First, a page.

Blood and Guts in High School

Blood and Guts in High School

Book - 1994
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Kathy Acker was a high-wire writer. She took risks. She experimented for the sake of it. She made mistakes. She fell. She never wanted a modest success, and so her books, all of them, swing from passages of topflight bravura, where you think, "How did she do that?" to a sawdust-in-your-mouth kind of feeling that you just want to spit out. She is an exhilarating, exasperating writer who wants you in the ring with her, through the highs and the lows. There was always something touching and trusting about Acker's belief that her audience would not want a smooth finished product of the kind they could buy at any dime store, but would prefer to be in on the process -- flying when she did, falling when she did, nothing leveled out or homogenized.

She was ahead of her time. There is no doubt about that. Acker really was interactive art. It's why she fronted bands -- most famously The Mekons on the CD of Pussy, King of the Pirates -- if you haven't heard it, buy it now. It's why her readings were more like stage shows than those creepy literary events where some dude mumbles in a monotone for half an hour. To see Kathy in her leopard-skin leotard, slash of red lipstick, gym-honed muscles, maybe a dildo, usually a backing track, seducea packed crowd with that gorgeous voice and knowing childlike look was to discover how exciting art could be. Not rarefied, not back-dated, not dull, just something you suddenly wanted -- the way you suddenly want to be kissed by someone you hadn't even looked at before.

Okay, so Acker was art as performance and language as desire, but was she an important writer? Yes. Important work always has risk in it. That doesn't mean that all risky work is important,but it does mean that safety gets us nowhere. In science this is self-evident. In the arts, and particularly literature, we still moan and groan at experiment. Just gimme a good story, we say, with a beginning, middle, and end. Well, Acker won't do that for you, but she will help you get high.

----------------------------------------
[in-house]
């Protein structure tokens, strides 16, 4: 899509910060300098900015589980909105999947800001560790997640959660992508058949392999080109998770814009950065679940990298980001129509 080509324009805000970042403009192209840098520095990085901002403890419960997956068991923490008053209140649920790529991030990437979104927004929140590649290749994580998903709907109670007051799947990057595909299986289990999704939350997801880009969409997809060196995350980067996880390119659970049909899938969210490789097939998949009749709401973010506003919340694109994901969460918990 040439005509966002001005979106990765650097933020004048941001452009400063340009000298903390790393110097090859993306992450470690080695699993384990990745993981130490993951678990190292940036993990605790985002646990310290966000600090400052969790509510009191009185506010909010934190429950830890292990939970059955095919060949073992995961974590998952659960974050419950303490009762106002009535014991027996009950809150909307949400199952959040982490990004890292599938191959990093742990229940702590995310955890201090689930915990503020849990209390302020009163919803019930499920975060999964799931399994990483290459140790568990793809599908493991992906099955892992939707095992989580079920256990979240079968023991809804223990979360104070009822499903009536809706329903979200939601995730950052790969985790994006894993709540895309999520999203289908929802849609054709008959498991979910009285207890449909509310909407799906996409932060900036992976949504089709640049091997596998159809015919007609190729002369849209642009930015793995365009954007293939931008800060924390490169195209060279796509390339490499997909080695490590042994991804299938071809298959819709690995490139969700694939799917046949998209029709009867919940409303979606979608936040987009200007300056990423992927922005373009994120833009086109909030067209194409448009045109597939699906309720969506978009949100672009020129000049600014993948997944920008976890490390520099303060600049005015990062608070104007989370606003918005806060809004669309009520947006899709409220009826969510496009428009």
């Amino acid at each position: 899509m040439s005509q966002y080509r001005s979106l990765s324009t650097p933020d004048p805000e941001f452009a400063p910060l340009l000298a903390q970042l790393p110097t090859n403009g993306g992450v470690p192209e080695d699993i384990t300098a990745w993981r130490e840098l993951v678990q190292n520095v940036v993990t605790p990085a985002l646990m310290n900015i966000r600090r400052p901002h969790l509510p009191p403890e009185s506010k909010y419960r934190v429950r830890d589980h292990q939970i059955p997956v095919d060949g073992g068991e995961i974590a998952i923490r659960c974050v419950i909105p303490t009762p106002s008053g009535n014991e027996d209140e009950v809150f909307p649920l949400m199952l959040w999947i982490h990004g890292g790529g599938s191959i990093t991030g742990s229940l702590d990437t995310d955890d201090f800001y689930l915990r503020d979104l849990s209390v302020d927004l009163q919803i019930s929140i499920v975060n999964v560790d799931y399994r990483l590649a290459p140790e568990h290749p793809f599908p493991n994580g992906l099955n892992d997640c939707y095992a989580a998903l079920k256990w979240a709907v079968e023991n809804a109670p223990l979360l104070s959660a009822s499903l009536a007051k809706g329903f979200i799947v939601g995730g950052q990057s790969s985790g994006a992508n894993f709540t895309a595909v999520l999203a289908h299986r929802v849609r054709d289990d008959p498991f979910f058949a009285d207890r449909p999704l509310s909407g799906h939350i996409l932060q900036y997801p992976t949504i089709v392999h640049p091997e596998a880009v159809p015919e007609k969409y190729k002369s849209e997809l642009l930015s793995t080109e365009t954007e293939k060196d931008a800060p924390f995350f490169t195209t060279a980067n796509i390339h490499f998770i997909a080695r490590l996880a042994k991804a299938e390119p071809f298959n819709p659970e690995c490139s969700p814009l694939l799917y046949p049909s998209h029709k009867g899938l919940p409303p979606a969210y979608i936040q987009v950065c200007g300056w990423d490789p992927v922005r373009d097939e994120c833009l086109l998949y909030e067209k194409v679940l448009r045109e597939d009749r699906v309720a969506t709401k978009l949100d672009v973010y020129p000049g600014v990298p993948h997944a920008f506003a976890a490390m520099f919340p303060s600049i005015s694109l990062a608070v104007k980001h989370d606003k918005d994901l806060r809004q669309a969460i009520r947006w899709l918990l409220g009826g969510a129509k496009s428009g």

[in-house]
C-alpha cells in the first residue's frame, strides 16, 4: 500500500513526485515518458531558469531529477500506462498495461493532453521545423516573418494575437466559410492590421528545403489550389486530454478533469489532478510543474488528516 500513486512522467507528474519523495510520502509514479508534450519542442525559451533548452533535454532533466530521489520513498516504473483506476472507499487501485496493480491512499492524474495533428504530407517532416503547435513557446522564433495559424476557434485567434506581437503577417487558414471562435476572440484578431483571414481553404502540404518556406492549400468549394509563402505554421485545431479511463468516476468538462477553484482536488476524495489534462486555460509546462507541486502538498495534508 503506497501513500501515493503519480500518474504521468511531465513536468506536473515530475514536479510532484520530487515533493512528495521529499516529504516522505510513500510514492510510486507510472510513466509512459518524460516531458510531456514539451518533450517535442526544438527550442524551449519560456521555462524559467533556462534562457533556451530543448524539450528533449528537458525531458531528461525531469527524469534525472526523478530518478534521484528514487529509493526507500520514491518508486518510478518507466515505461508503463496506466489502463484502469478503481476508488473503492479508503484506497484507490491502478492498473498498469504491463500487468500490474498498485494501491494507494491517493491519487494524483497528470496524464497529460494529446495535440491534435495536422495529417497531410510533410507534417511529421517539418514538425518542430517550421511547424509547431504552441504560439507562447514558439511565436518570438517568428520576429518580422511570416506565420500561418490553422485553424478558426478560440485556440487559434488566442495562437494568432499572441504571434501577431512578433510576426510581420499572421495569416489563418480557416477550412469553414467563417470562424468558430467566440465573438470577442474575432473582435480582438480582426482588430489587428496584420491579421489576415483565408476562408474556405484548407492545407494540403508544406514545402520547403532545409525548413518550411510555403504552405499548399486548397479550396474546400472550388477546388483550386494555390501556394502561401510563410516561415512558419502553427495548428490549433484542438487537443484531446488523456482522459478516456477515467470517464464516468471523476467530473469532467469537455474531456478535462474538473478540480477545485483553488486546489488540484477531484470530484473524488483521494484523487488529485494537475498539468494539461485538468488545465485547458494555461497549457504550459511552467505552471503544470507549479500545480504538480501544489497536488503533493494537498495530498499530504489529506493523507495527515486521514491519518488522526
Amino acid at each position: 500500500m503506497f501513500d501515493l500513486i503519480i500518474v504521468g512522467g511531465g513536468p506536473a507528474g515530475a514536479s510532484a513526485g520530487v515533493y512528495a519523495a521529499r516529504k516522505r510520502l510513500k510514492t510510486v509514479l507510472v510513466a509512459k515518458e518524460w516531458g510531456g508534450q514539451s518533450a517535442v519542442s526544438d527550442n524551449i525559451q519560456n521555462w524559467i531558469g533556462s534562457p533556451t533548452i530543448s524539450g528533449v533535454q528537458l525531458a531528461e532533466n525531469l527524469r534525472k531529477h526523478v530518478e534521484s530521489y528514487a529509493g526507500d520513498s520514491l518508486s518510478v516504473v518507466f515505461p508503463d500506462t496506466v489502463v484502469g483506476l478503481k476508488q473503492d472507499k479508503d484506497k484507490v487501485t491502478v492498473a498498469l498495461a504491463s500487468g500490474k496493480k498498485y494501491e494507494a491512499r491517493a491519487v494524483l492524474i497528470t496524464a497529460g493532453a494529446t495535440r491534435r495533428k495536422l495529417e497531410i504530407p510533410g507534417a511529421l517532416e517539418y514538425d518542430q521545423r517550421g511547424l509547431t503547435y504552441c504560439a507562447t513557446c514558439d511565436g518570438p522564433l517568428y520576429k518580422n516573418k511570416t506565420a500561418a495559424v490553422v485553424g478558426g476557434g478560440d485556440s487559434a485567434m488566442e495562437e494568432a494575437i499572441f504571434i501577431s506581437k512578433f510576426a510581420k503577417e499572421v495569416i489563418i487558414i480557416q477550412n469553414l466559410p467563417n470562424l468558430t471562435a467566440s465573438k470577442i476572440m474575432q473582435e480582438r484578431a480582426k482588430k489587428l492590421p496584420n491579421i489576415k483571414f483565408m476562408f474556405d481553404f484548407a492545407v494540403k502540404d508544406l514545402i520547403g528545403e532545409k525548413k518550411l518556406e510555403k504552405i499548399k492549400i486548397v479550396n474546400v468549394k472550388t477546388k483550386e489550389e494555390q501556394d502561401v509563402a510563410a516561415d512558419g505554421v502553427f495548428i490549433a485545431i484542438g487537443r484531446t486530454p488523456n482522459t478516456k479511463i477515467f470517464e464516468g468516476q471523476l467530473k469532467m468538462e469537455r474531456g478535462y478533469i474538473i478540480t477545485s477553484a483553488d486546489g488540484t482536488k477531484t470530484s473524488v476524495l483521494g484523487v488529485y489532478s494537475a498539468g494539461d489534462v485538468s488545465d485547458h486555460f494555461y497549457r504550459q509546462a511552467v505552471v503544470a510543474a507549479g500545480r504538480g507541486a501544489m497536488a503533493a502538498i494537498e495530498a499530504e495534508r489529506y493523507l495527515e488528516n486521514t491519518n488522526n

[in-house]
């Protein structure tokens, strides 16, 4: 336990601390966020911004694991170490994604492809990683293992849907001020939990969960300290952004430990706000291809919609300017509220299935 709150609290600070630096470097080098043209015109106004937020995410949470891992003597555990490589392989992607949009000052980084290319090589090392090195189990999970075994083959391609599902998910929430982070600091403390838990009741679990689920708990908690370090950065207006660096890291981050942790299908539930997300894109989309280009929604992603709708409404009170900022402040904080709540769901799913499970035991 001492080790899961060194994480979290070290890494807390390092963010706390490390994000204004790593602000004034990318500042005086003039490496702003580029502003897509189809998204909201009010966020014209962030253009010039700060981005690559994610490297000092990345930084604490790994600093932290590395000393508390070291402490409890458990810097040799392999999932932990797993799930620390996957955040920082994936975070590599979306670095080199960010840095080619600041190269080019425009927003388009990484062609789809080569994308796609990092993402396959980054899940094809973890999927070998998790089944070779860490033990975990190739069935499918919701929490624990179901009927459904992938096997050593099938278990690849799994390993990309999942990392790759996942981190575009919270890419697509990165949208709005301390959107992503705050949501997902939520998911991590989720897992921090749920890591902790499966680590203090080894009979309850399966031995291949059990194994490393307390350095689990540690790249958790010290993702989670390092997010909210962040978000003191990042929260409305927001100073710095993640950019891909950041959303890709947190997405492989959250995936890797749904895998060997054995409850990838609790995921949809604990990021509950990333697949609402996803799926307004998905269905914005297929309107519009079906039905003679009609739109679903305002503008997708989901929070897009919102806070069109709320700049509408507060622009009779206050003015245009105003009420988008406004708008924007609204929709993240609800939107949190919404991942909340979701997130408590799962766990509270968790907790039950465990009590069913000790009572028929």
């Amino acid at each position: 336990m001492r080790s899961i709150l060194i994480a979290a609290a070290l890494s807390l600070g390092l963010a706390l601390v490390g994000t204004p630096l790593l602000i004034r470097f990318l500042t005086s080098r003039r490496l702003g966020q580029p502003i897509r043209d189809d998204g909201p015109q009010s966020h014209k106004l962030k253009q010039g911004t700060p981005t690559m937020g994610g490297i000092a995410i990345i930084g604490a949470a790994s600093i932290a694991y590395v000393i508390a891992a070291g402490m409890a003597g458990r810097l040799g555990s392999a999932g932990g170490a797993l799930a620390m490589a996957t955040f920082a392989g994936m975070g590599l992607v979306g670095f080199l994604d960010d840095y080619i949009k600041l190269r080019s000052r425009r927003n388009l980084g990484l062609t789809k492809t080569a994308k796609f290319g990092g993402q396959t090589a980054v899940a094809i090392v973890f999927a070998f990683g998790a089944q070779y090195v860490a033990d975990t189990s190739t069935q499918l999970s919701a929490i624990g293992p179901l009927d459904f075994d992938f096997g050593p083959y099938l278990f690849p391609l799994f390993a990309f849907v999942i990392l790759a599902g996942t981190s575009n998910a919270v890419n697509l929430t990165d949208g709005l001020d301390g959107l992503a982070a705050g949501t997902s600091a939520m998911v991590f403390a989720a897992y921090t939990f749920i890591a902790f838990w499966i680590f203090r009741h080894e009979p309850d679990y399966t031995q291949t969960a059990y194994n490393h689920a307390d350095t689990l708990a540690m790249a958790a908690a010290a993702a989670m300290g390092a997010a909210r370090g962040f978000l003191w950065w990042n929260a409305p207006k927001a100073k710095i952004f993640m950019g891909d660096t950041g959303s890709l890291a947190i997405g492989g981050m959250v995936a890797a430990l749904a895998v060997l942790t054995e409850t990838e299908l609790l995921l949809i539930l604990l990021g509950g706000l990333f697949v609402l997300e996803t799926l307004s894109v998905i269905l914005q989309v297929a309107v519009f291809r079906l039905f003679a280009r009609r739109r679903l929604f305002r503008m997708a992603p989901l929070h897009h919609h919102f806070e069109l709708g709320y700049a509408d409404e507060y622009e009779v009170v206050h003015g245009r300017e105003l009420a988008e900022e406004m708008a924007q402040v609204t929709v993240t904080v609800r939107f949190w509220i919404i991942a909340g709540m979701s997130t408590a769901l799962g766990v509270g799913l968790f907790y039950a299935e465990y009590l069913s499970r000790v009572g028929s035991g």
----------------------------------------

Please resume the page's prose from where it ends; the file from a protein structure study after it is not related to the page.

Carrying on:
Publisher: New York : Grove Press, [1994], c1978
ISBN: 9780802131935
Branch Call Number: FIC Acker
Characteristics: 165 p. : ill


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Apr 23, 2018

OK, second book in the Acker canon down, one more to go.

Blood and Guts was a better book than Hannibal Lecter, My Father.

My overall take on Blood and Guts - to paraphrase the Troma Films philosophy; "You may love the book, or you may hate the book, but you must NEVER ignore the book." There are some real powerful phrases in this work, but you gotta wade through a LOT of junk and rat piss and disease and so forth to get there.

Apr 23, 2014

". . .in my life politics don't disappear but take place inside my body."
First published in 1978, "Blood and Guts in High School" is transgressive before the word was in vogue. Rape, incest, rough sex, drugs, explicit drawings of genitalia and unhealthy states of mind all are in full effect in Acker's untamed, uninhibited novel, which is redolent of Burroughs, Patti Smith and Jean Genet, who makes an appearance as a character. Powerful and influential (Kathleen Hanna was a big fan), it's far from a pleasant read and its shocks have lost some of their impact and meaning.

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